Takes Two to Tango
The sun blazed high up in the sky, sending shimmering eddies of heat down onto the earth to curl up in watery mirages in the low spots between the verdant hills. Tango stood in the soft green grass: erect, sleek, powerful — a modern Bucephalus in the flesh. Had he been alive in Ancient Rome, the Emperor would most certainly have made Tango a senator. With a saddle on his back and reins around his neck, he waited for his rider.
The scion of a noble lineage, Tango had won all the big prizes: the Kentucky Derby, the Preakness, the Belmont Stakes all in one year — a Triple Crown winner. He’d also won the Royal Ascot, the Qatar Prix de l'Arc de Triomphe, the Dubai World Cup, the Breeders Cup at Santa Anita, and the Melbourne Cup in Australia, among others. His retirement, at the top of his form, age 6, had made the front page of The New York Times.
Now, he was an OTTB, or “off-the-track Thoroughbred.” They said he was washed up, a has-been - “Ready for the glue factory,” one sports reporter quipped, though you’d never know it by looking at him. He still stood tall and held his head high and was as swift, graceful, and magnificent as ever. Besides, his owner was much too kind for that. After a few years out to stud, Tango had been sent to a barn that taught kids therapeutic horseback riding.
Tango sniffed around and started lazily munching the grass. Then, seemingly out of nowhere, a small voice asked:
“Are you Tango?”
Tango looked up. He saw a small girl with thick, black hair and dark eyes, just like him. “I’m Monica,” she said shyly. “They say you’re world-famous,” she added a little in awe, patting him on the neck.
Tango whinnied and touched Monica’s hand with his muzzle.
“I’m gonna learn to ride you, today.” Monica said.
Tango snorted and gently rubbed his nose on Monica’s shoulder. He was so excited to make a new friend!
Monica’s mom and the man from the barn helped her up onto Tango’s back.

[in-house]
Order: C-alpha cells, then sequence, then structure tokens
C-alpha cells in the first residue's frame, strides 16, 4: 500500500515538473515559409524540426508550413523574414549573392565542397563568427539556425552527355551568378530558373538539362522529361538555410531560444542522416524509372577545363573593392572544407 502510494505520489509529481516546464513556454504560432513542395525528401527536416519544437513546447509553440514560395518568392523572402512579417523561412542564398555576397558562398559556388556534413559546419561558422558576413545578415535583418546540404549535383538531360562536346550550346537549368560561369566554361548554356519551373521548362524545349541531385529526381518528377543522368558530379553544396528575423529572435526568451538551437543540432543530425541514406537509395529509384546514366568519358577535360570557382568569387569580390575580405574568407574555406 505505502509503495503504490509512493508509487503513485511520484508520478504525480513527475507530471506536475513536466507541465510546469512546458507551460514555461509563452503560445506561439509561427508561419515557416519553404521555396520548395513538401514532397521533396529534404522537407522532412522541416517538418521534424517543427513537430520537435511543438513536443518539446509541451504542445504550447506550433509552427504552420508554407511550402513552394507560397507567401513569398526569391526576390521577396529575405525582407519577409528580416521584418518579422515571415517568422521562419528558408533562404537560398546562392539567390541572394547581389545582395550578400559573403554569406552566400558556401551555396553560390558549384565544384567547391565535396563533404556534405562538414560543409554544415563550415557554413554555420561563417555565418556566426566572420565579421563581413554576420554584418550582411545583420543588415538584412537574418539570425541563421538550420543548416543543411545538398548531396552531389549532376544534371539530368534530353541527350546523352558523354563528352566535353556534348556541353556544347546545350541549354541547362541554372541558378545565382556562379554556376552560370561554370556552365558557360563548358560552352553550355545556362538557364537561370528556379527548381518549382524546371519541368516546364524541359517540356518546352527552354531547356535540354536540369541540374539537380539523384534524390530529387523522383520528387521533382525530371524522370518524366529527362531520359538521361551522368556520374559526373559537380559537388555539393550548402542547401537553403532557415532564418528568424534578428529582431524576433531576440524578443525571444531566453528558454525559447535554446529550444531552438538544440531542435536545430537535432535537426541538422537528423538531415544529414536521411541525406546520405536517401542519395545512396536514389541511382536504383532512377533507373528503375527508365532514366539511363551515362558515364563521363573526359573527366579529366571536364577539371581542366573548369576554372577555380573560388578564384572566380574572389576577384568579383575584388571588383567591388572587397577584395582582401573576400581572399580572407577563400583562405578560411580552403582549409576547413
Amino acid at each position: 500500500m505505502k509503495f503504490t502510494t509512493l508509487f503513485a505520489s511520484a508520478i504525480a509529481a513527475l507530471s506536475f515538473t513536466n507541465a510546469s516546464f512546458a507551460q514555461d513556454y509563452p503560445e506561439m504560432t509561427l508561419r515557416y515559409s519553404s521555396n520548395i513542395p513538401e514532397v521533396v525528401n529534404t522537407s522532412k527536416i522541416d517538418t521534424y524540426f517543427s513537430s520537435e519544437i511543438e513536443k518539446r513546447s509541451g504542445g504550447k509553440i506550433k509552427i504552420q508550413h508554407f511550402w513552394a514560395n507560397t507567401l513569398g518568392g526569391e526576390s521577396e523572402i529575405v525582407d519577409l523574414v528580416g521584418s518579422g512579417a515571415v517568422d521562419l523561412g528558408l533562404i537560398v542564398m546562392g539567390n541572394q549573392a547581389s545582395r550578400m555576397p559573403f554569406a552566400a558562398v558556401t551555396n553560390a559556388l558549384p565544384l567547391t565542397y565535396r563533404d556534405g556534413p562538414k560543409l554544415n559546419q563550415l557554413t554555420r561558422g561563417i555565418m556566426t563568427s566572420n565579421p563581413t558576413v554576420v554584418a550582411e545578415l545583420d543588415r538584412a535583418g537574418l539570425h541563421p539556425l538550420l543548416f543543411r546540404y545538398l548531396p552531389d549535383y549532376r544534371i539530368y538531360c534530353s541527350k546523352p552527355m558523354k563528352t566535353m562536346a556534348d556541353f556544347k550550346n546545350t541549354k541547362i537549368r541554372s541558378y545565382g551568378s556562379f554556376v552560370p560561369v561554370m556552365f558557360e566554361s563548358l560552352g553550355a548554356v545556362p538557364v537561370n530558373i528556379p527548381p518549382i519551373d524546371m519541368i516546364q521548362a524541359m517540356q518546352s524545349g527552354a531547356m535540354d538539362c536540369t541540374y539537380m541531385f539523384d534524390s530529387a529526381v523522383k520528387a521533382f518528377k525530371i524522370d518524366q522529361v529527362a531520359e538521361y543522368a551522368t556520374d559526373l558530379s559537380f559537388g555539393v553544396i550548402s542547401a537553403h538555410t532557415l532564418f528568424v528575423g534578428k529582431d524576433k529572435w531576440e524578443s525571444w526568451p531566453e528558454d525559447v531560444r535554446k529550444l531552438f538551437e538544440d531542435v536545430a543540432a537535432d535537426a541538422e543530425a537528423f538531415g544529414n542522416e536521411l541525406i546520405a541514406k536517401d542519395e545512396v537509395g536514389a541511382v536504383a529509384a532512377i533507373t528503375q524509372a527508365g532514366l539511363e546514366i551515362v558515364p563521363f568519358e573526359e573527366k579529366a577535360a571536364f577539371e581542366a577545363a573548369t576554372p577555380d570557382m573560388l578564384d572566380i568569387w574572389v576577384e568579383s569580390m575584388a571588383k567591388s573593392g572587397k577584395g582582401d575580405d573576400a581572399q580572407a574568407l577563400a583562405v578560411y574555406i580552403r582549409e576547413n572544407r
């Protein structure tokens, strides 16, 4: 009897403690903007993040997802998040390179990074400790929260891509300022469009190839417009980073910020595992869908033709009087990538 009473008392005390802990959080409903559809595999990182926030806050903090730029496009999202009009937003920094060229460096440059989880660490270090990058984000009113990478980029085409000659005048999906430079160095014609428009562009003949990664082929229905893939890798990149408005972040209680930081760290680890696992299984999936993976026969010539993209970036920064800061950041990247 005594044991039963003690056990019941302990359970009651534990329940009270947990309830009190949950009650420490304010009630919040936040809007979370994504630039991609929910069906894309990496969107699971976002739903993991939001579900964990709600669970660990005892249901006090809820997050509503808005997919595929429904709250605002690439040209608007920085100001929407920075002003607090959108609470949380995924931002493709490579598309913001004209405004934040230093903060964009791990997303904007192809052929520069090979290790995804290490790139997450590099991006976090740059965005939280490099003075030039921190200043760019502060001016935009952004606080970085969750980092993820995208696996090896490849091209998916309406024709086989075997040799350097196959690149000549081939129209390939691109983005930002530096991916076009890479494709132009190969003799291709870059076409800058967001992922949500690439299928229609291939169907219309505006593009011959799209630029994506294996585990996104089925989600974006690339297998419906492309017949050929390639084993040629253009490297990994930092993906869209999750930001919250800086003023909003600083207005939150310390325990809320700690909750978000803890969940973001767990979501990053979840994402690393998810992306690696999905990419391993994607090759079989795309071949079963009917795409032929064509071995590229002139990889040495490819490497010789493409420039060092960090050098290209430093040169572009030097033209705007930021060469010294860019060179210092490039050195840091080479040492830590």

“I’m scared,” said Monica, her lower lip trembling. Are you sure I can ride by myself?”
“Don’t worry,” the man smiled as Tango responded. “He’s a great old horse and he’ll take care of you.” The man showed her how to steer Tango with the reins and stop him by pulling back on them, and he showed her how to use her feet to nudge his belly and make him go faster. Tango took a slow step forward and felt Monica tightly grip his mane.
He took another step forward. The man clicked his tongue and the thoroughbred started a slow walk around the pasture along the fence.
“Weee!” she laughed, as her body rocked to the rhythm of his gait. Tango’s ears perked up and towards her voice, happy to hear she wasn’t afraid.
“Are you ready to go a bit faster?” The man called out to her from the white fence at the edge of the pasture.
“I won’t fall, will I?” she asked nervously.
“Oh, no,” he assured her. “He’ll take good care of you!”
The man whistled and Tango excitedly swished his tail. He loved going fast, because it always felt like he was flying. With one hoof in front of the other, he left the fenced pasture and headed towards the woods.
How about a nice trail ride through the woods? Tango silently asked, turning his eyes to meet her’s.
“I’m scared!” Monica cried in Tango’s ear, tugging on the reins, and the horse slowed back down to a walk. She steered Tango to the left, towards a clearing in the woods and out into a broad pasture overlooking a lovely river valley.
The setting sun was painting the sky a golden-orange hue when Tango and his new friend finally came back to the barn. Monica kissed Tango’s soft white nose and said “Thank you so much, Tango, for teaching me how to work together as a team with you. I’m not afraid anymore, knowing we are partners! Let’s do it again!”
Tango nuzzled her cheek just as she turned and ran to her mom and told her about the woods and the river and all about riding Tango. It was his way of saying, I look forward to our next ride.